When ChatGPT launched in late 2022, it awakened the world to the transformative potential of artificial intelligence (AI). The technology underpinning the powerful new chatbot is one of the biggest step changes in the history of AI—rather than simply analyzing or classifying existing data, generative AI is able to create something entirely new, including text, images, audio, synthetic data and more. Across business, science and society itself, it will enable groundbreaking human creativity and productivity.
From ChatGPT to DALL-E, the latest class of generative AI applications has emerged from foundation models, which are complex machine learning systems trained on vast quantities of data (text, images, audio or a mix of data types) on a massive scale. With recent advances, companies can now build specialized image- and language-generating models on top of these foundation models. Most of today’s foundation models are large language models (LLMs) trained on natural language.
The power of these systems lies not only in their size, but also in the fact that they can be adapted quickly for a wide range of downstream tasks without needing task-specific training. In zero-shot learning, the model uses a general understanding of the relationship between different concepts to make predictions and does not use any specific examples. In-context learning builds on this capability, whereby a model can be prompted to generate novel responses on topics that it has not seen during training using examples within the prompt itself. In-context learning techniques include one-shot learning, which is a technique where the model is primed to make predictions with a single example. In few-shot learning, the model is primed with a small number of examples and is then able to generate responses in the unseen domain.
The introduction of pre-trained foundation models with unprecedented adaptability to new tasks will have far-reaching consequences. According to Accenture’s 2023 Technology Vision report, 97% of global executives agree that foundation models will enable connections across data types, revolutionizing where and how AI is used. To operate in tomorrow’s market, businesses will need to lean on the full capabilities that generative AI provides.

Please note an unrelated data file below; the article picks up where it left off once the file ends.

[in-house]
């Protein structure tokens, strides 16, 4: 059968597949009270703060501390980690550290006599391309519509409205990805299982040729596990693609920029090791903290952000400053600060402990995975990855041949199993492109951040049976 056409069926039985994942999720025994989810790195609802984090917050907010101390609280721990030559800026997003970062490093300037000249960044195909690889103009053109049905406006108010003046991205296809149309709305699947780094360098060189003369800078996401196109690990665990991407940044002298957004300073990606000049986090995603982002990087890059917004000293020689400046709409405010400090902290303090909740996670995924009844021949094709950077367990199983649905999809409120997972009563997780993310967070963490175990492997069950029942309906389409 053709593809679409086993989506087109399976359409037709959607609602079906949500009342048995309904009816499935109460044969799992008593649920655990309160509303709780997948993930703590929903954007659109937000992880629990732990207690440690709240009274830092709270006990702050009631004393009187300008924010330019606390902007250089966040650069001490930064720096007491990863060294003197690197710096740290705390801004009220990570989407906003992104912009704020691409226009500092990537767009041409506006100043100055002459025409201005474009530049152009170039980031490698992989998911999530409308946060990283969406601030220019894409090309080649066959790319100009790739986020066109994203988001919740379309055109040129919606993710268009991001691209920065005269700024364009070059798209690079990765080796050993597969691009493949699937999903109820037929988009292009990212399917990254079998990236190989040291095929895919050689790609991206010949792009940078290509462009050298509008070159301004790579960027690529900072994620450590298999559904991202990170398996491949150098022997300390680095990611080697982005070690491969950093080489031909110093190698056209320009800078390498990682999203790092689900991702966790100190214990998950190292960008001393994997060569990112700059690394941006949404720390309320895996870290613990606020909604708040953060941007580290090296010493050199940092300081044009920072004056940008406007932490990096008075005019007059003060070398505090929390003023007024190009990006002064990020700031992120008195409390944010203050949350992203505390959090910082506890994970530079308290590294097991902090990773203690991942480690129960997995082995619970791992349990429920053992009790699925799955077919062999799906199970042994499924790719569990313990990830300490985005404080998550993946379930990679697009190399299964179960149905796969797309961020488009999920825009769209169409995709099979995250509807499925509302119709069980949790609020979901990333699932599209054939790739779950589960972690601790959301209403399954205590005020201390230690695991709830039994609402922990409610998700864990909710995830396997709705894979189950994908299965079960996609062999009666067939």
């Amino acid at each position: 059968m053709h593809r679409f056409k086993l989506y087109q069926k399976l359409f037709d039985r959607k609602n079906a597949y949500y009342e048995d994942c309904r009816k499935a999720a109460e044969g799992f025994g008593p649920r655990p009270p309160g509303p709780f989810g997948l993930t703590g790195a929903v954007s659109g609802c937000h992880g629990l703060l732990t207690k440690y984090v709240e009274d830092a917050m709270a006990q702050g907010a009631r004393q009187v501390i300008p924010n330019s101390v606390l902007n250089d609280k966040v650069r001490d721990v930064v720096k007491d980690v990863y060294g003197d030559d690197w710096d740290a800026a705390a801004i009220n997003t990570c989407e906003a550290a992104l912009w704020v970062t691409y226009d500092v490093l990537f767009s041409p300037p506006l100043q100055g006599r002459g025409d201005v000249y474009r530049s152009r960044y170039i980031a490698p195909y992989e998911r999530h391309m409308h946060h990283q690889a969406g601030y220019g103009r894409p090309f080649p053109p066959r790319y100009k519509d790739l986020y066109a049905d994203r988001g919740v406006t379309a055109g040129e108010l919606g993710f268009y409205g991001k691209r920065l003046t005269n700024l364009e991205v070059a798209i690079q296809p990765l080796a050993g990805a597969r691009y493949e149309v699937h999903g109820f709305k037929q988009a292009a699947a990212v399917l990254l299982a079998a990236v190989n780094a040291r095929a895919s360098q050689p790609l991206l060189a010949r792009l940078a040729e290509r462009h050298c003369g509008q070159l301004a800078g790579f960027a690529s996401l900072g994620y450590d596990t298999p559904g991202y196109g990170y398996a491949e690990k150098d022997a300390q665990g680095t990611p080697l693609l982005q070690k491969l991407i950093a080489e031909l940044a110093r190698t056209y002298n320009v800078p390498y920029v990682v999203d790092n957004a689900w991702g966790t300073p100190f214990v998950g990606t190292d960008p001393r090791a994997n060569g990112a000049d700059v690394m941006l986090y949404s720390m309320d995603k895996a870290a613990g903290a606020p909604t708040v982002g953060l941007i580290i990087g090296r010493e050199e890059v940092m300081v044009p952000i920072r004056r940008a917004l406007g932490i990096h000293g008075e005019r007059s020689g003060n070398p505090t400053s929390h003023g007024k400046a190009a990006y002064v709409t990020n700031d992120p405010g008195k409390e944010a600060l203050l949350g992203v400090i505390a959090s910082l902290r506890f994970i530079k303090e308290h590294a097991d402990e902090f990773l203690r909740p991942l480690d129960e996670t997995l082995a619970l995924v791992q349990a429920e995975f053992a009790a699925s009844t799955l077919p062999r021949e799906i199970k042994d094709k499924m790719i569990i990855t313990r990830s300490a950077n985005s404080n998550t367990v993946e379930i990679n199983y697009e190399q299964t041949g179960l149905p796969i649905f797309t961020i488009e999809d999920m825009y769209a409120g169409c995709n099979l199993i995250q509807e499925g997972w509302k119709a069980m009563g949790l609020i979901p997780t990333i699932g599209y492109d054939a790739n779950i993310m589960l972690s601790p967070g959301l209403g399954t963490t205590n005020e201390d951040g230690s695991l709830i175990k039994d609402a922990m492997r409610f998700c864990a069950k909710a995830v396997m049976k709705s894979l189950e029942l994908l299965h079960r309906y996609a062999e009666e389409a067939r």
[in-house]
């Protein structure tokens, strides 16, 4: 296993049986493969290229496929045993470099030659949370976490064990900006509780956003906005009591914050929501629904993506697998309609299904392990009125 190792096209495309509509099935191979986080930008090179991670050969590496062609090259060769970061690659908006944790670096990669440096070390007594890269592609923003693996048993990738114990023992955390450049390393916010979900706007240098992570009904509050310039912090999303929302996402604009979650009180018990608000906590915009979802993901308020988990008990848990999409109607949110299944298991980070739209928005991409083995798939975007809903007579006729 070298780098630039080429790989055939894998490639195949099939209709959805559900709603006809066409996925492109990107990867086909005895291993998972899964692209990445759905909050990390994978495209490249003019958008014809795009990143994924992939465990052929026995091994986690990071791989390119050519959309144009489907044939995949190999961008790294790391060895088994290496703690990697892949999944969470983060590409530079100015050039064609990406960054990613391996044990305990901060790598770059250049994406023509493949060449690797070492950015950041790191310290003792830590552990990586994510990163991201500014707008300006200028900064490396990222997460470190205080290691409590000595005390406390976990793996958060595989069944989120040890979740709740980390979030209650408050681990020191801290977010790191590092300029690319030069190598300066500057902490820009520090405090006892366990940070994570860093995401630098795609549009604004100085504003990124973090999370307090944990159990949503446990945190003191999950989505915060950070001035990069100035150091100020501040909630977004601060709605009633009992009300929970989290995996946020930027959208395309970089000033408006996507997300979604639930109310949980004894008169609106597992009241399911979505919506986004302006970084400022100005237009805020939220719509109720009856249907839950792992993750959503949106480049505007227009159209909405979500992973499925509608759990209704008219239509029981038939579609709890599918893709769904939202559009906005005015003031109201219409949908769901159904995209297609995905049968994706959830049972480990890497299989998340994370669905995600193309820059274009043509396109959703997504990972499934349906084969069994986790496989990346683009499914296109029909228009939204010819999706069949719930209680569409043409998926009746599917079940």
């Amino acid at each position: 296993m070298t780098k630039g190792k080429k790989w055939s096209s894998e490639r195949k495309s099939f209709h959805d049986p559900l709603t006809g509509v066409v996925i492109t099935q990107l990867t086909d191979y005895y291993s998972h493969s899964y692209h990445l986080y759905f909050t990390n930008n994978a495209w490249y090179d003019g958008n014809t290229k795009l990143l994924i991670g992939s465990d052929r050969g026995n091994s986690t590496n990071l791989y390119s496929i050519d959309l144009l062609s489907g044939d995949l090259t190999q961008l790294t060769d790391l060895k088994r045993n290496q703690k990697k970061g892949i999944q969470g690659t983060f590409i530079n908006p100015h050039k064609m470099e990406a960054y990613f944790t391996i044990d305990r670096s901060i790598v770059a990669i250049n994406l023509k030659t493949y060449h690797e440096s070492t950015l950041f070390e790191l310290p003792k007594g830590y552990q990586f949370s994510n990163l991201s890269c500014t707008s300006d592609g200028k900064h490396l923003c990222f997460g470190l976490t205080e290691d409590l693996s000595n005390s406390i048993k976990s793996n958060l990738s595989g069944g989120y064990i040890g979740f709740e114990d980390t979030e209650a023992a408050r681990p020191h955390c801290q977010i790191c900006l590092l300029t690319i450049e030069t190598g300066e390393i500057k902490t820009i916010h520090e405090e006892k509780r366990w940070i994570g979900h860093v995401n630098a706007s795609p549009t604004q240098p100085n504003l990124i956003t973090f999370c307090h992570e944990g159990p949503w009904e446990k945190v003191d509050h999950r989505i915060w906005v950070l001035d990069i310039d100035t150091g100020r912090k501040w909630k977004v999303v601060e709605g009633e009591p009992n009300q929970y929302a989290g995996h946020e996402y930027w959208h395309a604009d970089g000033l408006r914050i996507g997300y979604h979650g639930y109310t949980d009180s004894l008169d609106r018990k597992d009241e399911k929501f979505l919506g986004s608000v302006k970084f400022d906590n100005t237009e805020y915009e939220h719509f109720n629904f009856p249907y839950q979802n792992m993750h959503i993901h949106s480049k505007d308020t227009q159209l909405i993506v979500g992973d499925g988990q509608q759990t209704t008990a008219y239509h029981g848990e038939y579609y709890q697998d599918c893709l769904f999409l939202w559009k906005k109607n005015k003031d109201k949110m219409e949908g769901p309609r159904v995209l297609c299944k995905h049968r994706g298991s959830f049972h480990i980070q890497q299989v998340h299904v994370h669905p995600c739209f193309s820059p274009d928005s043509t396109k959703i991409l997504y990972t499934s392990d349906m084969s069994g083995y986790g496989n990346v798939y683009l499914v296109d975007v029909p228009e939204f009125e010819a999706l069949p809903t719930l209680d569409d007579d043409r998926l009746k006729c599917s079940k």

To realize quick returns, organizations can easily consume foundation models “off the shelf” through APIs. But to address their unique needs, companies will need to customize and fine-tune these models using their own data. Then the models can support specific tasks, such as powering customer service bots or generating product designs—thus maximizing efficiency and driving competitive advantage.
As foundation models broaden and extend what we can do with AI, the opportunities will only multiply. Companies will use them to transform human-AI collaboration, ushering in a new generation of AI applications and services. AI models will become our ever-present copilots, optimizing tasks and augmenting human capabilities. Generative AI will bring unprecedented speed and creativity to areas like design research and copy generation. It will take business process automation to a transformative new level, catalyzing a new era of efficiency in both the back and front offices. It will significantly boost productivity among software coders by automating code writing and rapidly converting one programming language to another. And in time, it will support enterprise governance and information security, protecting against fraud and improving regulatory compliance.
With the global AI market size expected to reach nearly $2 trillion by 2030 (source: Statista.com, March 2023), companies will find new ways to leverage these tools to solve complex problems and drive innovation.
Generative AI covers a range of machine learning and deep learning techniques, including:
Transformer models: Transformers are neural networks that learn context by identifying and tracking relationships in sequential data, such as words in a sentence. They’re commonly used for natural language processing (NLP) tasks. Transformer architectures now underpin most foundation models.
Generative Adversarial Networks (GANs): GANs use two neural networks, a generator and a discriminator. The generator creates new content that it presents to the discriminator, which tries to determine whether it’s real or fake. Over time, the generator learns to create more realistic content that can fool the discriminator, while the discriminator gets better at distinguishing content. Though GANs have famously been used to generate fake videos or images of real people saying or doing things they haven’t done—known as deepfakes—there’s enormous potential for using GAN technology in legitimate business applications, from product design to art and content creation.
Variational Autoencoders (VAEs): VAEs learn to generate new content by analyzing patterns in a dataset. They do this by compressing data into a lower-dimensional space and then learning how to generate new data by sampling from this compressed space.